As Norway’s second biggest city and gateway to the fjords, Bergen is understandably high up on most visitors must do list. But the city is far more than just a good place to stay on your way to the fjords. It oozes history around every corner and packs in some of the country’s best restaurants and attractions.
The city’s ageing airport is undergoing a much-needed revamp to include a brand new terminal, hotel and light rail link to the city.
What to do
Bergen is a great base for exploring the very best of the Fjord Norway region, but you’ll miss out on so much if you don’t devote at least a day to the city itself. If you are able to, consider arriving by the Bergen line railway, frequently voted as one of the best train journeys in the world.
The city is full of photo opportunities, perhaps the most well-known being the UNESCO-listed Bryggen. The old wooden buildings are a homage to Bergen’s Hanseatic League days when it was one of the most important trading posts in Europe. Nowadays, they are home to shops, boutiques, cafes, and restaurant, but there are still a must-see while you’re in the city. Be sure to peek down the side alleys between the houses for a glimpse at what life would have been like a few hundred years ago.
Another must-do is the funicular railway to the top of Mount Fløyen, one of the seven peaks that surround Bergen. After you’ve taken the obligatory photos from the lookout point, you can choose to return to the city using the funicular, on foot, or explore the hiking paths that criss-cross their way though the forest.
Bergen is home to many festivals and events throughout the year. Read all about the major events in Bergen.
Where to stay
Every type of accommodation is available in Bergen, from luxury hotels to campsites and hostels. It’s worthwhile considering a hotel within walking distance of the city centre though as the city’s notorious wet weather can strike without much warning.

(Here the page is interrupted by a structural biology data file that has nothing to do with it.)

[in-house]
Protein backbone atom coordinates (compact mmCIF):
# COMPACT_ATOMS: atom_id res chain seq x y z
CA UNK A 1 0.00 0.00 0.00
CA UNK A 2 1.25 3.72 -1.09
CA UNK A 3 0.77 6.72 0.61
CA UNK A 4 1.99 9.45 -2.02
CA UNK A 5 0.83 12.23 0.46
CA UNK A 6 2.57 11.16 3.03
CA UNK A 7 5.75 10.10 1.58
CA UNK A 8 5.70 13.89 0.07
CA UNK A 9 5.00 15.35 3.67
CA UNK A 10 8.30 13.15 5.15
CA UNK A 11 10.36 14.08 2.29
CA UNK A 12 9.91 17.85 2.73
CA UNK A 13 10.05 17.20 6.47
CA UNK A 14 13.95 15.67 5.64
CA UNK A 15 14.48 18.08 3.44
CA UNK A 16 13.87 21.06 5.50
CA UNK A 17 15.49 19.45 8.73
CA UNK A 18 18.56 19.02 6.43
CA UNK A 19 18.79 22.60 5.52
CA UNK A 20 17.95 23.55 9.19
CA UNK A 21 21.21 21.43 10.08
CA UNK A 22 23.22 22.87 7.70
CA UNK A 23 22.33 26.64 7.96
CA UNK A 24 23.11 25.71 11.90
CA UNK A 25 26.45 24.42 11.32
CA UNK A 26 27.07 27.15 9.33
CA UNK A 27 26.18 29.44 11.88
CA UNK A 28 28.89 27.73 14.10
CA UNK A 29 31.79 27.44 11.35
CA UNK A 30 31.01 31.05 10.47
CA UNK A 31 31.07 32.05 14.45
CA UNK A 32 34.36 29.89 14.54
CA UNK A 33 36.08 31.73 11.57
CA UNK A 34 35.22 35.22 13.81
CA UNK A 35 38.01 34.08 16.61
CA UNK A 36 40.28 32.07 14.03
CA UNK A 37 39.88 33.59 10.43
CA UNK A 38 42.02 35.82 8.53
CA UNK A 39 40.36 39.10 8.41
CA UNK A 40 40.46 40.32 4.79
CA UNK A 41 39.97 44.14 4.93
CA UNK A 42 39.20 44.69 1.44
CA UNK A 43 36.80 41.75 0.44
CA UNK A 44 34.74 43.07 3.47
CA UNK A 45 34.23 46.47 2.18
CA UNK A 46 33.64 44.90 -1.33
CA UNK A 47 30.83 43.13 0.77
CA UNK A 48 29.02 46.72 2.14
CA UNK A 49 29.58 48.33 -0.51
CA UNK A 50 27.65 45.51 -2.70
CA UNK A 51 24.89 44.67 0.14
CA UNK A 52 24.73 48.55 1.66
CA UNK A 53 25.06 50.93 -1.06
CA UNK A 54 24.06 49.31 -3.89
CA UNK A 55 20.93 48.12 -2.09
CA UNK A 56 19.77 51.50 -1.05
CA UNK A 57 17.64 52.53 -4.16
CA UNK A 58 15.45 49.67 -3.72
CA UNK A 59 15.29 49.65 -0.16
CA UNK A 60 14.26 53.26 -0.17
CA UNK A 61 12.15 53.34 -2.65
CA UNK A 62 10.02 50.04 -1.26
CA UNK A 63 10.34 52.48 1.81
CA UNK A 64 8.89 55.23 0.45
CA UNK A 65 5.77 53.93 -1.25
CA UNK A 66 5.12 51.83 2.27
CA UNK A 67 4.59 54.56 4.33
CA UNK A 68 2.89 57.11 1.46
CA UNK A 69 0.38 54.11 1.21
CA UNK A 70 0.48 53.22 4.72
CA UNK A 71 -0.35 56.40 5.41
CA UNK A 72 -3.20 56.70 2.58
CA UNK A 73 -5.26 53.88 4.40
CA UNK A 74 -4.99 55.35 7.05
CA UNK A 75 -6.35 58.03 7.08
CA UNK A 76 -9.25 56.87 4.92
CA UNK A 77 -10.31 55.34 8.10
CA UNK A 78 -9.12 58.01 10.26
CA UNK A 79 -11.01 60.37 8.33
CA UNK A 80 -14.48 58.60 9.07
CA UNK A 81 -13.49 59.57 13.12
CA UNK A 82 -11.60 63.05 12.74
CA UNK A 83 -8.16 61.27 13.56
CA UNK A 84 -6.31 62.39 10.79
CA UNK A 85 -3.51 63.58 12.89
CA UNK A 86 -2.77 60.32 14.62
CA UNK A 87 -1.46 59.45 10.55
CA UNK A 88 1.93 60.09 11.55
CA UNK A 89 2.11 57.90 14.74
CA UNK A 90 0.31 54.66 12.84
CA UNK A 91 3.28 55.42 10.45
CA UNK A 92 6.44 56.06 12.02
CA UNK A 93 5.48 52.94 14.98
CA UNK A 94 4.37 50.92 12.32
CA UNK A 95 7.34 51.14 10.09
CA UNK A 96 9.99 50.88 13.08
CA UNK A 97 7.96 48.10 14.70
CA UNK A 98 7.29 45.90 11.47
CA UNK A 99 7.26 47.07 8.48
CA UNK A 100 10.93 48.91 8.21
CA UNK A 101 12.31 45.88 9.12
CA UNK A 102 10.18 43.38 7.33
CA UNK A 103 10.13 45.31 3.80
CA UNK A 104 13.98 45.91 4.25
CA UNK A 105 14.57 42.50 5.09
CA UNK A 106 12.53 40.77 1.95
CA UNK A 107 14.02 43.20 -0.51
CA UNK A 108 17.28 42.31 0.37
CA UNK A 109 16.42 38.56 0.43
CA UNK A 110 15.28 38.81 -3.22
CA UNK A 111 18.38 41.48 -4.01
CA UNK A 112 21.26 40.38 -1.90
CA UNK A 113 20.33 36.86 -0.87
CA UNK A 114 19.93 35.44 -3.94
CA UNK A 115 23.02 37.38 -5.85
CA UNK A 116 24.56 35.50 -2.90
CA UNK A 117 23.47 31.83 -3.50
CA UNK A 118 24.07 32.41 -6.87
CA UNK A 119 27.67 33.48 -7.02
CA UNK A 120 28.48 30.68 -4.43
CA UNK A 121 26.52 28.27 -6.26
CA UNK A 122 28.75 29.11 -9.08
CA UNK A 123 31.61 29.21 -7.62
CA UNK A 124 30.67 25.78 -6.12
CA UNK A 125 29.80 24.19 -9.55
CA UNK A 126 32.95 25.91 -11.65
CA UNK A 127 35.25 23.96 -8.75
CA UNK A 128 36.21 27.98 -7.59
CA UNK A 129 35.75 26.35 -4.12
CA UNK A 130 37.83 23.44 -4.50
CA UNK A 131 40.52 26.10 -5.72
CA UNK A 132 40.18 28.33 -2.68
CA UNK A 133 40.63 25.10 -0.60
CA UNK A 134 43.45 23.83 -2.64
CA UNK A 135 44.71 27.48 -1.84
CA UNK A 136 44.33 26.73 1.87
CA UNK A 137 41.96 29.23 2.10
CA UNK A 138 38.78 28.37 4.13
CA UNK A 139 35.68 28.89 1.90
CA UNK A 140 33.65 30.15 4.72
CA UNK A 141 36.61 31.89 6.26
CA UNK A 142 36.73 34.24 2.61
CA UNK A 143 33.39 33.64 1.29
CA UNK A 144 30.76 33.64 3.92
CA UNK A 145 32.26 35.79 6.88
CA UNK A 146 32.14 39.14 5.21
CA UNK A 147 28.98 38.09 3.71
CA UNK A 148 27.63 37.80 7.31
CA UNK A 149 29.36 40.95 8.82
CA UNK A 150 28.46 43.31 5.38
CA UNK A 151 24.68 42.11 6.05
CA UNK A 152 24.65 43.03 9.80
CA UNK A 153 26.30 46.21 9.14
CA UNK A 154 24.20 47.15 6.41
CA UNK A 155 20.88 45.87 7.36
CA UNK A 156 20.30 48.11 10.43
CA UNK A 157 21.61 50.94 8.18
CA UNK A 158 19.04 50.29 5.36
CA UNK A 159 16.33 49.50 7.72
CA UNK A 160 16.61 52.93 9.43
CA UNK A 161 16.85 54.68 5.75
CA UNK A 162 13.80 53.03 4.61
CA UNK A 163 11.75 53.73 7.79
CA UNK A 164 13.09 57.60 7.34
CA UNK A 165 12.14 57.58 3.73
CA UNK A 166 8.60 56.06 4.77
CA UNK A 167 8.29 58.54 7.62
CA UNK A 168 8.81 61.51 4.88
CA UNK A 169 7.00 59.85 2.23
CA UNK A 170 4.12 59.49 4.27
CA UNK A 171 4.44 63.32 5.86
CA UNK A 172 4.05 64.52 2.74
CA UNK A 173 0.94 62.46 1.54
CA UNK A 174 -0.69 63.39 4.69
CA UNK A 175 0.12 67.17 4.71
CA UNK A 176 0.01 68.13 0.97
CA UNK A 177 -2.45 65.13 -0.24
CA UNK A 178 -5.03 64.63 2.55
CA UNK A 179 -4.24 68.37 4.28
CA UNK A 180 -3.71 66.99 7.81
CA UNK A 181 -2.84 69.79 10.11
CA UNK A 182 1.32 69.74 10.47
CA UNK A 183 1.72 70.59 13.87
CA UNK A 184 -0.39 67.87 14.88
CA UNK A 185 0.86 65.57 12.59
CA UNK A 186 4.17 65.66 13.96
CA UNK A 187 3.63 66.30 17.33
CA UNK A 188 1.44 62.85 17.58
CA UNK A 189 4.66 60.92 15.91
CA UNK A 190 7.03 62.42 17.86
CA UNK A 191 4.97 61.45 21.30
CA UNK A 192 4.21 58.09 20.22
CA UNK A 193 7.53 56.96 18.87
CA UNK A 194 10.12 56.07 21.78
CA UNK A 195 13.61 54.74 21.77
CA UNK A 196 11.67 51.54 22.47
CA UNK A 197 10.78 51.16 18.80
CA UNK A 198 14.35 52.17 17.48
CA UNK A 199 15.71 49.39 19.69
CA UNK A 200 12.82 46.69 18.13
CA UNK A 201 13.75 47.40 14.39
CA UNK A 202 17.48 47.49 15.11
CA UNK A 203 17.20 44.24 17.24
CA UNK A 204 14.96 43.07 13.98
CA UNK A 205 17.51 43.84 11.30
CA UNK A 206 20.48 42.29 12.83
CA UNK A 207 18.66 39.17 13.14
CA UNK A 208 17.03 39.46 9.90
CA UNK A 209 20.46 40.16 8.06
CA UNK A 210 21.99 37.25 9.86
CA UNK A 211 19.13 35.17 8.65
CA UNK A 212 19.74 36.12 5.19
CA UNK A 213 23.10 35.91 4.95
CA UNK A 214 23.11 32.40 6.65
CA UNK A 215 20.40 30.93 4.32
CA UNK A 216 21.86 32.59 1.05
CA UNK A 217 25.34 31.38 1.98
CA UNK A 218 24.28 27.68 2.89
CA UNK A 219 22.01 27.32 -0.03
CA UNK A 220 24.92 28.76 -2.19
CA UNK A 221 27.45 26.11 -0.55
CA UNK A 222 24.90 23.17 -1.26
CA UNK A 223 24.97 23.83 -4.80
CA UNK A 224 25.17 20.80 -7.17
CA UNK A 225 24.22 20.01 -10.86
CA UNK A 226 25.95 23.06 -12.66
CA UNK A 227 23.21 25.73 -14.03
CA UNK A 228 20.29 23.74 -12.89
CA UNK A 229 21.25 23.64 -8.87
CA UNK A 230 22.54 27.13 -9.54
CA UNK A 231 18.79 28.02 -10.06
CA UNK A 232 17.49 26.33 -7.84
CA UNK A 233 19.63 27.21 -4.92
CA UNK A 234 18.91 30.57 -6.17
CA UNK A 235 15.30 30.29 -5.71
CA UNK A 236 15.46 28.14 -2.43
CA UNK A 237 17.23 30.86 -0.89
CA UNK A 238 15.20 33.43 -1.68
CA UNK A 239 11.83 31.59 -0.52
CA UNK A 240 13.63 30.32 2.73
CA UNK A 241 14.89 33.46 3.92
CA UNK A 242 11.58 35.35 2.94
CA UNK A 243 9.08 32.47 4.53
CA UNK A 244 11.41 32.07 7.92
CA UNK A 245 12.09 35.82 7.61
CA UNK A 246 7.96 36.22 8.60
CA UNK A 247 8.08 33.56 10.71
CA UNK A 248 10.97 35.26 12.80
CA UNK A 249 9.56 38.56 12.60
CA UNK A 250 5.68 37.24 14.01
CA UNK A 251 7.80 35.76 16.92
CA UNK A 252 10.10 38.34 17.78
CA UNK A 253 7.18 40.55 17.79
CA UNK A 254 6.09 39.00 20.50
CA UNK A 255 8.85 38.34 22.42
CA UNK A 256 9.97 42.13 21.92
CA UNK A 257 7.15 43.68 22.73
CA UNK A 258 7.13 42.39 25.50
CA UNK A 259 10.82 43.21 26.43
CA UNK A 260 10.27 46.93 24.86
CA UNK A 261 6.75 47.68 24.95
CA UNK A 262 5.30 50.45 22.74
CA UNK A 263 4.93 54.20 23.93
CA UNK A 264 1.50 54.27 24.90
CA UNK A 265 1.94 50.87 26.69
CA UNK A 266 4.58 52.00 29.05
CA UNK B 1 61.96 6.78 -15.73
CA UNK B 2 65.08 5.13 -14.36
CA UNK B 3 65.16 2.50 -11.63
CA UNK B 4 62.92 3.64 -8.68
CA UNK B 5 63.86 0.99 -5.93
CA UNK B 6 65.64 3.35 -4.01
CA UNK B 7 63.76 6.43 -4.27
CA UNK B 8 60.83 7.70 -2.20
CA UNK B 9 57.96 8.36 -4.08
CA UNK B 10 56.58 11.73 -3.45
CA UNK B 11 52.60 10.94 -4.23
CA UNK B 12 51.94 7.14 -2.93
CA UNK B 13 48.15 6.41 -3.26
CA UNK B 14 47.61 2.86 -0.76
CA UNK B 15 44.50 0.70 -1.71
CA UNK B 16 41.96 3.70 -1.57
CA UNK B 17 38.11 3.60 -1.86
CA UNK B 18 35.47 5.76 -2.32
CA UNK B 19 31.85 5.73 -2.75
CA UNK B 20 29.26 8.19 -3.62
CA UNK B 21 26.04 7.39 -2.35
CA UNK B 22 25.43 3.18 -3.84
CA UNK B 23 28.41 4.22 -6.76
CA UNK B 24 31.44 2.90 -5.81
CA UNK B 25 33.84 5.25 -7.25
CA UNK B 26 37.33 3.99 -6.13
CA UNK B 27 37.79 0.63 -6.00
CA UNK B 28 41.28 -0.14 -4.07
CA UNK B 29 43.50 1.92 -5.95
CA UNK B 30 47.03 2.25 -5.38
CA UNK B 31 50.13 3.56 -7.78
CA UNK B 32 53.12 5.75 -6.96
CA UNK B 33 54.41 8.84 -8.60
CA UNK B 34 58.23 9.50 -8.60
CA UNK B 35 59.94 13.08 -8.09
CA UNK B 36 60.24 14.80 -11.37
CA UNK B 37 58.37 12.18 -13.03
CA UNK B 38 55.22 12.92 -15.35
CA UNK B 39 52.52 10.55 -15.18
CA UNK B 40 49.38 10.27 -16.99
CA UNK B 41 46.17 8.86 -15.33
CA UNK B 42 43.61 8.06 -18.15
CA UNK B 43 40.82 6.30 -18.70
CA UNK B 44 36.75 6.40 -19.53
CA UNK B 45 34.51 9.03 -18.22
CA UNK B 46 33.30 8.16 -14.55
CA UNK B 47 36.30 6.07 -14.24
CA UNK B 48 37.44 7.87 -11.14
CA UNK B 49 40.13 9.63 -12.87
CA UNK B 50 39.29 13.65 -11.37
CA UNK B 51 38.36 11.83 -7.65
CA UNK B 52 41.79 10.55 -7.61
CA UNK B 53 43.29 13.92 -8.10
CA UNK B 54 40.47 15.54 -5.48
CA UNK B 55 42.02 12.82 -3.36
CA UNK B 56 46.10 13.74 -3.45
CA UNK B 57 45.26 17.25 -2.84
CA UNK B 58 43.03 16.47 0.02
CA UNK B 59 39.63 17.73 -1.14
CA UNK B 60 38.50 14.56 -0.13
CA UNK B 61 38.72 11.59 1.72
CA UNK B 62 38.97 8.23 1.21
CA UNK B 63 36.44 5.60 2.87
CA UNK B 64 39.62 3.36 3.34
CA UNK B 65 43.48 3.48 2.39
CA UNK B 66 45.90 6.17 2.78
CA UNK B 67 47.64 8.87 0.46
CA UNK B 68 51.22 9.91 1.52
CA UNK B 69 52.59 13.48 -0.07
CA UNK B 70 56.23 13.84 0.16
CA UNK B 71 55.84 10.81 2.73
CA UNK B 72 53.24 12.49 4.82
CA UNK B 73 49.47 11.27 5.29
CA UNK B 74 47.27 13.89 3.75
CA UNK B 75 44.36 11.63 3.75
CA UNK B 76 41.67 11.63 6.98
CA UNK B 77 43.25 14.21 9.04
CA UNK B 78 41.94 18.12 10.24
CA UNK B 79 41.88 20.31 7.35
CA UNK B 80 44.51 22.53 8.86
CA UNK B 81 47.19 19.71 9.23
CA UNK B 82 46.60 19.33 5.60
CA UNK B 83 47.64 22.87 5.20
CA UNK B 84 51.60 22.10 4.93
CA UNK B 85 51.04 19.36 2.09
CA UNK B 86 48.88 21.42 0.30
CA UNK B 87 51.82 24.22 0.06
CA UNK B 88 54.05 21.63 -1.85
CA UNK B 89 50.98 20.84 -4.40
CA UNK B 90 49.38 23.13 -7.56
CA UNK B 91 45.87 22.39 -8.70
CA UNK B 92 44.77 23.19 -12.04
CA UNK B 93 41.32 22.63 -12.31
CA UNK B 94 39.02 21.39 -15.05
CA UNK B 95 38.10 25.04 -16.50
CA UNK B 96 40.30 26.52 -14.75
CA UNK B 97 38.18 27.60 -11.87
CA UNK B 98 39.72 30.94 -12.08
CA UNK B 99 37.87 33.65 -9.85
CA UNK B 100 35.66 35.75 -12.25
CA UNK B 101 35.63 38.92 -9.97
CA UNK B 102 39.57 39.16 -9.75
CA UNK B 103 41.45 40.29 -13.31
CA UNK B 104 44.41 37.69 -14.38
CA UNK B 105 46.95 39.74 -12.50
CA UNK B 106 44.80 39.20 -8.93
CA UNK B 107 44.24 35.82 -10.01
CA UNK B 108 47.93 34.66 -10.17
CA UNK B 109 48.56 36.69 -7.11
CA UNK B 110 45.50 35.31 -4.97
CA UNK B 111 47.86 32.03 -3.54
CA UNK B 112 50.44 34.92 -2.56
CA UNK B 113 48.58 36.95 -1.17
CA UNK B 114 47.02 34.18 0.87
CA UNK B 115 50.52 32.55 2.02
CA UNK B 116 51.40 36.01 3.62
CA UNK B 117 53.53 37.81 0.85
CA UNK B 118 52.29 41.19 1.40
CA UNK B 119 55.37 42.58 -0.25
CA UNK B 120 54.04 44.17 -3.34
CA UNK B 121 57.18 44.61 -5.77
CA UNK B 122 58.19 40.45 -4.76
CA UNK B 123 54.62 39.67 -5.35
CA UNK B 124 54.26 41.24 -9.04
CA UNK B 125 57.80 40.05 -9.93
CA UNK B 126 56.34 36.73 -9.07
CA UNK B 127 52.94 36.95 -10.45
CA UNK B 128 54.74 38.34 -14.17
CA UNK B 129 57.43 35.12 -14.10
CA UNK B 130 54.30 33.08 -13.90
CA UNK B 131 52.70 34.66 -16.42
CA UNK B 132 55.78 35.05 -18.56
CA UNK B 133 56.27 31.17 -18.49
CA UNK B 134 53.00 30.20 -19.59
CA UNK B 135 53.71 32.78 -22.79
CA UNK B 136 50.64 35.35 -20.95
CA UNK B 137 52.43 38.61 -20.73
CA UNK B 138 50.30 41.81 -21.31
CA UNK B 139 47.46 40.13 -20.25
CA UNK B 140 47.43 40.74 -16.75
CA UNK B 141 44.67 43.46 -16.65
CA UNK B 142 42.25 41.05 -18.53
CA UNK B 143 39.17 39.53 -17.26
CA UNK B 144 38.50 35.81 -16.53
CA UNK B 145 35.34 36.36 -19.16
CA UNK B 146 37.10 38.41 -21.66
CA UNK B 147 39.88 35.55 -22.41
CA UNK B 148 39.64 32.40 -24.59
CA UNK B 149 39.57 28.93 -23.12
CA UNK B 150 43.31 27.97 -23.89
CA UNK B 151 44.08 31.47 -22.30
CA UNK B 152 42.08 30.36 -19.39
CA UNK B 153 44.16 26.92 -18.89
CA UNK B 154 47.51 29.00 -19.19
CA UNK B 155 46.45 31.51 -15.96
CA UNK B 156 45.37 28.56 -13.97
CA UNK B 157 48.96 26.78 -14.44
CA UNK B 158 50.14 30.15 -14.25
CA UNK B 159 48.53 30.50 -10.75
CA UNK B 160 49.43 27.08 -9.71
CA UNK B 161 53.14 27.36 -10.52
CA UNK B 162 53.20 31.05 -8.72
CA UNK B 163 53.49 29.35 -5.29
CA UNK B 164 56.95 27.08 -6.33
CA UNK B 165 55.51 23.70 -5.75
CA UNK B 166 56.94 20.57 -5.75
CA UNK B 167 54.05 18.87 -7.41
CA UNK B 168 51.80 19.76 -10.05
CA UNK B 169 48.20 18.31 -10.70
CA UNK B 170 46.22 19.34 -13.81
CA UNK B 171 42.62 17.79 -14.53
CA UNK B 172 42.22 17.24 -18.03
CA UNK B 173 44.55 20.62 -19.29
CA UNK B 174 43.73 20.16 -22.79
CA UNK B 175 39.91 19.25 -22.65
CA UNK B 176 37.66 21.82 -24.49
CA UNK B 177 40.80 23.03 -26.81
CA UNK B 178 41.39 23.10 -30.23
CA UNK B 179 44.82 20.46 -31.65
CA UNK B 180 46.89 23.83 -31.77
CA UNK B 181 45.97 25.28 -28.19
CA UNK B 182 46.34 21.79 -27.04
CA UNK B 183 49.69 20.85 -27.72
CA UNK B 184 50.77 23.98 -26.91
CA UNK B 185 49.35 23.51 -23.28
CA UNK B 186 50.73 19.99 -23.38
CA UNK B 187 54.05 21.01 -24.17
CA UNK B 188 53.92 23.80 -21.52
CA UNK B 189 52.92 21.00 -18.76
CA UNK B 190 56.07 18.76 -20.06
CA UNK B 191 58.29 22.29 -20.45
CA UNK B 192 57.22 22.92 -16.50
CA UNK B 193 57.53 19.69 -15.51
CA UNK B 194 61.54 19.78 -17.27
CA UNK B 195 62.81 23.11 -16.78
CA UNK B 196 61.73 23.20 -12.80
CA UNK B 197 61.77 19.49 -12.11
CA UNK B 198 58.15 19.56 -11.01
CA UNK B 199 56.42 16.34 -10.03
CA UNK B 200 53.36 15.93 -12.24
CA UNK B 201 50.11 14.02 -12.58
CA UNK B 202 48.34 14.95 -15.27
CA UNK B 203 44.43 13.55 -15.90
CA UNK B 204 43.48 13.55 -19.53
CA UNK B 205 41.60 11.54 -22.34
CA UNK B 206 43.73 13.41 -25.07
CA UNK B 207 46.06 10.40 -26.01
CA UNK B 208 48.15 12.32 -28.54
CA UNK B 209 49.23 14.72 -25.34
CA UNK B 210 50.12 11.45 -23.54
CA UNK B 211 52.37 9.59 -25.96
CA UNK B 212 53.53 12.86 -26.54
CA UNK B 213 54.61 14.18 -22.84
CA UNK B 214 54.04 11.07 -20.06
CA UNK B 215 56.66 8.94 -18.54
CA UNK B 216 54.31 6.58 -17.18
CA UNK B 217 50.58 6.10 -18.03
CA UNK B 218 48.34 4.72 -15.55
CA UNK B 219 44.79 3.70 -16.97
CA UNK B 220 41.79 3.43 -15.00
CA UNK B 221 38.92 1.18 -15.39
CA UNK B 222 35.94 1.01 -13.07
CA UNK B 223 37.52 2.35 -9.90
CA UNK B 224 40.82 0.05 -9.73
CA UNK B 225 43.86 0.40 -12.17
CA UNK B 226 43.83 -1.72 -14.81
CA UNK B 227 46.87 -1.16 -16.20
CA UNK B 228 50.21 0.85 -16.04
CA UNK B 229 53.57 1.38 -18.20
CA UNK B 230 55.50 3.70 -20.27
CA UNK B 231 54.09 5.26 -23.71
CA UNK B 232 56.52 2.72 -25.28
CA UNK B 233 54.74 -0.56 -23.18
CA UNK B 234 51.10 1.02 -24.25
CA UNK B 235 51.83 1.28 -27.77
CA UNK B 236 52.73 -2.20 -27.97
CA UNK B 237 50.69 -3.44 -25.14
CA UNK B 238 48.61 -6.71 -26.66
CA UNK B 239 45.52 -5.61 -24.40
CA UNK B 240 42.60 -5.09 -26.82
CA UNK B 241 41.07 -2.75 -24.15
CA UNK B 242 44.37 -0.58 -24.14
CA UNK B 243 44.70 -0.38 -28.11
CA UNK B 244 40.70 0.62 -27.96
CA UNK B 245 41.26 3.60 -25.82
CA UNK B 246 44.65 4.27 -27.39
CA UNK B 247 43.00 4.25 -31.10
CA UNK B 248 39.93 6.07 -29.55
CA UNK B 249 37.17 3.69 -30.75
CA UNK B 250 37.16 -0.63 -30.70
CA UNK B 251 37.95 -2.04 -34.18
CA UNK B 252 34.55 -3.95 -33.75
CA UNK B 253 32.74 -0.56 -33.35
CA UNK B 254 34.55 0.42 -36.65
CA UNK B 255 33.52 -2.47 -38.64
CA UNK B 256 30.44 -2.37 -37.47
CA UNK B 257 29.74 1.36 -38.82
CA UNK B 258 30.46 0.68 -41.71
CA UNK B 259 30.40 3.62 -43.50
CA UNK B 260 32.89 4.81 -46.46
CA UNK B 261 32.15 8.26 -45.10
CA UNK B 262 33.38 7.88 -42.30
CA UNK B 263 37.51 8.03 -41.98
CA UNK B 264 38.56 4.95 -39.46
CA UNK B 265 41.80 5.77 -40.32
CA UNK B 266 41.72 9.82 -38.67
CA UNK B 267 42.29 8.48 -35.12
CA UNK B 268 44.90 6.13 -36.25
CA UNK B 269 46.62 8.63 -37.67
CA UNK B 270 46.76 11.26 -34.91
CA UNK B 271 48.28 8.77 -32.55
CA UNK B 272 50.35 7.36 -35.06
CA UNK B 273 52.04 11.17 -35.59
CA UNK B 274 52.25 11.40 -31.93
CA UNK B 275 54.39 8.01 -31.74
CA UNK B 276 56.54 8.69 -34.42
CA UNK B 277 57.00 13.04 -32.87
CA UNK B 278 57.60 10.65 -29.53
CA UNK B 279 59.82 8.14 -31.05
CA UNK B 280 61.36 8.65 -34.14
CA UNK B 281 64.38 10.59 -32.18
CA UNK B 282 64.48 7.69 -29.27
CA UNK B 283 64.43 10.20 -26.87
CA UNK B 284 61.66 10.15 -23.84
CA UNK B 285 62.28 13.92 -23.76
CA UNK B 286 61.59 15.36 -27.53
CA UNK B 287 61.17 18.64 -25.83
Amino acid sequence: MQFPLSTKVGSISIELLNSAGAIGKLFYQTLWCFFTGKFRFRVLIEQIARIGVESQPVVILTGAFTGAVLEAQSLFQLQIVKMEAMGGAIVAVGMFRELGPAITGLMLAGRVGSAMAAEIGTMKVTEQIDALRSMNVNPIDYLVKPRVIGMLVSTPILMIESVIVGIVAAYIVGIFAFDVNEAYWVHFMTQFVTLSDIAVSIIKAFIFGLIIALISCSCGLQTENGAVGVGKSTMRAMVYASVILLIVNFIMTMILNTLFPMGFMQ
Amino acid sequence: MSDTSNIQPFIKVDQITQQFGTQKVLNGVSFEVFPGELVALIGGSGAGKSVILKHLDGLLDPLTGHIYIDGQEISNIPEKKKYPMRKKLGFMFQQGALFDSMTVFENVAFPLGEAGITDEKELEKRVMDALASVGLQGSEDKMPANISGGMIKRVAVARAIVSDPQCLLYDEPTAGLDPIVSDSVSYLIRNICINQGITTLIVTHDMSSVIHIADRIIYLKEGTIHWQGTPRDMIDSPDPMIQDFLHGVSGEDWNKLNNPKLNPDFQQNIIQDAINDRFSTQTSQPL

The quality of hotels varies wildly, so check out our suggestions for the best hotels in Bergen.
Bergen’s bus network is well developed and easy to use. There is also a light rail line. Both are operated by Skyss and use the same ticketing system. For the central zone, a single ticket bought in advance costs 36kr with a 7-day card available for 240kr.
Passengers are allowed to carry luggage on board the bus and light rail up to a maximum weight of 20kg. Prams, wheelchairs and skis can be brought on board at no charge, as long as there is sufficient space available.
Where to eat
Bergen is home to some of the country’s best restaurants but be prepared to book in advance. It can be difficult to find cheaper options around Bryggen but alternatives do exist. We are big fans of Bergen’s Zupperia restaurants. They offer large hearty soups (and other dishes) at reasonable prices, although service can be slow. You can pick up fresh shrimps from the Fish Market just a few steps away from Bryggen.
For lunch or snacks, it’s best to avoid the kiosks (Narvesen, 7Eleven, Mix, etc) that offer all things sweet and salty at inflated prices, although the coffee is often good value. Some supermarket chains offer salad bars for a lighter lunch at a reasonable price.
Shopping in Bergen
For handcrafted souvenirs including silver jewellery and Norwegian woollen sweaters, head to Bryggen, where you’ll also find the all-year Christmas shop. You’ll find high-street names on the streets between Bryggen and the city lake (Lille Lungegårdsvannet), or head to Marken near the railway station for smaller shops and cafes. Lagunen Storsenter near the airport is the city’s biggest shopping centre.
It’s important to remember that all shops except small kiosks and tacky souvenir shops are closed on Sundays!
Photo credit: Nicholas Ng
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